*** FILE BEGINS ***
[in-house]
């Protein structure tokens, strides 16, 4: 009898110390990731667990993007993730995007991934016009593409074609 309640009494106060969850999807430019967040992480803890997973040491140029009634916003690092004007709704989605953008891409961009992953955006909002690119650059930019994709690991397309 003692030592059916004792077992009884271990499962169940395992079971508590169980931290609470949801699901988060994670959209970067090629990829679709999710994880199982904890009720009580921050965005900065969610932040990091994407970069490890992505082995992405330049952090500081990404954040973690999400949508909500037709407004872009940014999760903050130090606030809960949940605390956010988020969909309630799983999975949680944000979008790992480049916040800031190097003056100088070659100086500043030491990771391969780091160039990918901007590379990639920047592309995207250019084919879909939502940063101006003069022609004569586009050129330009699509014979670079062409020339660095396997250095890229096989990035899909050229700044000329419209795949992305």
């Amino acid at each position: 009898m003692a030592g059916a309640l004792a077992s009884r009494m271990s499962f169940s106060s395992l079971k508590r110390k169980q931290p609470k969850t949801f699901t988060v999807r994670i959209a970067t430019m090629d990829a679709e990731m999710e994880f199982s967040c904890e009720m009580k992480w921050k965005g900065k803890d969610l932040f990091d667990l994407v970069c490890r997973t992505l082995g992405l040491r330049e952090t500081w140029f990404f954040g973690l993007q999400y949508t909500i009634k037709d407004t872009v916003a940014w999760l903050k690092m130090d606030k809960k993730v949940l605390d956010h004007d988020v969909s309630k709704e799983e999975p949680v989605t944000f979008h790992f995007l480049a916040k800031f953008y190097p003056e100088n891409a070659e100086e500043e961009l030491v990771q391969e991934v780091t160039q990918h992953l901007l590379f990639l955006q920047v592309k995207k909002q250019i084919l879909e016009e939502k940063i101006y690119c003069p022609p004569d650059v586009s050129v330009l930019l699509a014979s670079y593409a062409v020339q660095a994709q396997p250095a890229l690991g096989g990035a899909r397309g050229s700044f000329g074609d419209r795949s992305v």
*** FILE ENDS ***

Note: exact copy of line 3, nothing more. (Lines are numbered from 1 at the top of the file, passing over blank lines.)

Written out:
């Amino acid at each position: 009898m003692a030592g059916a309640l004792a077992s009884r009494m271990s499962f169940s106060s395992l079971k508590r110390k169980q931290p609470k969850t949801f699901t988060v999807r994670i959209a970067t430019m090629d990829a679709e990731m999710e994880f199982s967040c904890e009720m009580k992480w921050k965005g900065k803890d969610l932040f990091d667990l994407v970069c490890r997973t992505l082995g992405l040491r330049e952090t500081w140029f990404f954040g973690l993007q999400y949508t909500i009634k037709d407004t872009v916003a940014w999760l903050k690092m130090d606030k809960k993730v949940l605390d956010h004007d988020v969909s309630k709704e799983e999975p949680v989605t944000f979008h790992f995007l480049a916040k800031f953008y190097p003056e100088n891409a070659e100086e500043e961009l030491v990771q391969e991934v780091t160039q990918h992953l901007l590379f990639l955006q920047v592309k995207k909002q250019i084919l879909e016009e939502k940063i101006y690119c003069p022609p004569d650059v586009s050129v330009l930019l699509a014979s670079y593409a062409v020339q660095a994709q396997p250095a890229l690991g096989g990035a899909r397309g050229s700044f000329g074609d419209r795949s992305v």